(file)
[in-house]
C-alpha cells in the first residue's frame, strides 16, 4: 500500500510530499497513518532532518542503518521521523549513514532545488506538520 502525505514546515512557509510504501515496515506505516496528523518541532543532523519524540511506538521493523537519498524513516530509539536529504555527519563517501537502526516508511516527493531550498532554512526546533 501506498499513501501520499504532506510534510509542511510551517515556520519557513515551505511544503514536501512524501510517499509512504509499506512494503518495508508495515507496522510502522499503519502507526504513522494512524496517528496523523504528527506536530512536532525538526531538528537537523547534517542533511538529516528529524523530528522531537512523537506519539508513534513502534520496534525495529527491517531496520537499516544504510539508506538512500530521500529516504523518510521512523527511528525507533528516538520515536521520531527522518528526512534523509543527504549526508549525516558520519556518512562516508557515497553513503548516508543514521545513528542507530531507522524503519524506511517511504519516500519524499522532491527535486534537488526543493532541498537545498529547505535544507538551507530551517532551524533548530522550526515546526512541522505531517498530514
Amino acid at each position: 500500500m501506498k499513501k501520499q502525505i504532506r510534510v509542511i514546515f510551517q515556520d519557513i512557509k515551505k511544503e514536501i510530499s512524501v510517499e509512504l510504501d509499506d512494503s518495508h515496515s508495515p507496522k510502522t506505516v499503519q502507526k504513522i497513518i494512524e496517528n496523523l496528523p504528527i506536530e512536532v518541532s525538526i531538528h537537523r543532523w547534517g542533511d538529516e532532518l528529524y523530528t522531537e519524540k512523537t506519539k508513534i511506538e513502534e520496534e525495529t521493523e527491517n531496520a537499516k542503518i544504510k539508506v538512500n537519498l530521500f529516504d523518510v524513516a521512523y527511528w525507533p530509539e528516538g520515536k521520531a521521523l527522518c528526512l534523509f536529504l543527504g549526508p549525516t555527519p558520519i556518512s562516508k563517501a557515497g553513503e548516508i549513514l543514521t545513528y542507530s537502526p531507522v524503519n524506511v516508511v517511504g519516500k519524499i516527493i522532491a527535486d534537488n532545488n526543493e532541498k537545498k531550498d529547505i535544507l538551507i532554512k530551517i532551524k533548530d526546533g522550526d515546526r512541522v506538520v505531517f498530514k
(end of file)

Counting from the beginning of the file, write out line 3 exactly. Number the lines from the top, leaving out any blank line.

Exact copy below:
Amino acid at each position: 500500500m501506498k499513501k501520499q502525505i504532506r510534510v509542511i514546515f510551517q515556520d519557513i512557509k515551505k511544503e514536501i510530499s512524501v510517499e509512504l510504501d509499506d512494503s518495508h515496515s508495515p507496522k510502522t506505516v499503519q502507526k504513522i497513518i494512524e496517528n496523523l496528523p504528527i506536530e512536532v518541532s525538526i531538528h537537523r543532523w547534517g542533511d538529516e532532518l528529524y523530528t522531537e519524540k512523537t506519539k508513534i511506538e513502534e520496534e525495529t521493523e527491517n531496520a537499516k542503518i544504510k539508506v538512500n537519498l530521500f529516504d523518510v524513516a521512523y527511528w525507533p530509539e528516538g520515536k521520531a521521523l527522518c528526512l534523509f536529504l543527504g549526508p549525516t555527519p558520519i556518512s562516508k563517501a557515497g553513503e548516508i549513514l543514521t545513528y542507530s537502526p531507522v524503519n524506511v516508511v517511504g519516500k519524499i516527493i522532491a527535486d534537488n532545488n526543493e532541498k537545498k531550498d529547505i535544507l538551507i532554512k530551517i532551524k533548530d526546533g522550526d515546526r512541522v506538520v505531517f498530514k